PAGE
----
Damian Williams, the United States Attorney for the Southern District of New York, announced that Mr Fred Asante pled guilty to conspiracy to commit money laundering for his role in a criminal enterprise based in the Republic of Ghana involving the theft of tens of millions of dollars.
Mr. Asante was arrested on February 17, 2021, in Virginia and pled guilty today before U.S. District Judge Jed S. Rakoff.
Mr. Asante has been detained since his arrest.U.S. Attorney Damian Williams said: “Fred Asante admitted today to laundering money from victims of various fraud schemes, including cruel scams targeting elderly online daters searching for companionship.
Compounding the disappointment of learning their potential soulmate was indeed nonexistent, Asante’s victims later found they were also targets of a Ghana-based criminal enterprise netting over $35 million in illegal proceeds.
We implore the millions of Americans looking for someone special online to use extra caution, and be especially beware if solicited for money or other personal information.”
According to the indictment, public court filings, and statements made in court:From at least in or about 2013 through at least in or about 2020, Asante was a member of a criminal enterprise based in Ghana that committed a series of frauds against individuals and businesses located across the United States, including in the Southern District of New York.
The frauds perpetrated by the Enterprise have consisted of, among other frauds, business email compromises, romance scams, and fraud schemes related to the novel coronavirus/COVID-19 pandemic.
First, the objective of the Enterprise’s business email compromise fraud scheme was to trick and deceive businesses into wiring funds into accounts controlled by the Enterprise through the use of email accounts that “spoofed” or impersonated employees of a victim company or third parties engaged in business with a victim company.
Second, the Enterprise conducted the romance scams by using electronic messages sent via email, text messaging, or online dating websites that deluded victims, many of whom were vulnerable older men and women who lived alone, into believing the victim was in a romantic relationship with a fake identity assumed by members of the Enterprise.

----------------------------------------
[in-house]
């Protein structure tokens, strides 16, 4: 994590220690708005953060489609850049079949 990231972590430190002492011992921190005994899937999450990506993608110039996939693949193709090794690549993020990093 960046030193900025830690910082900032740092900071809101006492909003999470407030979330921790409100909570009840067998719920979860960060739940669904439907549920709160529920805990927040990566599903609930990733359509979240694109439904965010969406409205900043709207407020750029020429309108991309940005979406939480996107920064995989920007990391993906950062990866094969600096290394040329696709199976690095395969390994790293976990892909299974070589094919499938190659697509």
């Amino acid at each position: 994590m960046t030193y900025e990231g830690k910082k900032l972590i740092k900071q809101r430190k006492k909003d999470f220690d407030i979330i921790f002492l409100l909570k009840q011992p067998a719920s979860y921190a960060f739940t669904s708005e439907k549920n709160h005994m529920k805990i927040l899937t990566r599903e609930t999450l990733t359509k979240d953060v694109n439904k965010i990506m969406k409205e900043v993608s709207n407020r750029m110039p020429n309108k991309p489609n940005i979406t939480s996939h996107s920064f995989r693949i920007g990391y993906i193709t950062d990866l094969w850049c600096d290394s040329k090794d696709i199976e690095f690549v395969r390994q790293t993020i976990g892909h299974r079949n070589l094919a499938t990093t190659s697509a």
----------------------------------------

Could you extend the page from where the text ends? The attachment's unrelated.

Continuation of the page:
Once members of the Enterprise had gained the trust of the victims using the fake identity, they used false pretences to cause the victims to wire money to bank accounts the victims believed were controlled by their romantic interests, when in fact the bank accounts were controlled by members of the Enterprise.
Finally, the Enterprise submitted fraudulent loan applications through a loan program of the United States Small Business Administration (the “SBA”) designed to provide relief to small businesses during the COVID-19 pandemic, namely the Economic Injury Disaster Loan (“EIDL”) Programme.
The Enterprise submitted fraudulent EIDL applications in the names of actual companies to the SBA and when an EIDL loan was approved, the funds were ultimately deposited in bank accounts controlled by members of the Enterprise.
Mr Asante and other members of the Enterprise received fraud proceeds from victims of the Enterprise in dozens of business bank accounts that they controlled in New York, New Jersey, and Virginia.
The business bank accounts were opened in the names of companies formed by Asante and other members of the Enterprise that were purportedly involved in, among other things, automobile sales, food imports and exports, and freight trucking and shipping.
Once Asante received fraud proceeds in bank accounts under his control, he withdrew, transported, and laundered those fraud proceeds to other members of the Enterprise abroad.
The defendant primarily laundered the fraud proceeds through his business by using the proceeds to purchase automobiles, food products, and other goods from U.S.-based suppliers and distributors of such products and shipping those products to Ghana and elsewhere.
The defendant’s transactions had the appearance of legitimate business transactions when, in fact, the products had been purchased using the proceeds of fraud schemes.
This trade-based money laundering scheme was designed to obscure the origin of the fraud proceeds as well as the identity of the ultimate beneficiaries of these schemes.
In total, from in or about 2016 through in or about 2020, the defendant controlled over a dozen business bank accounts with deposits totalling over $35 million.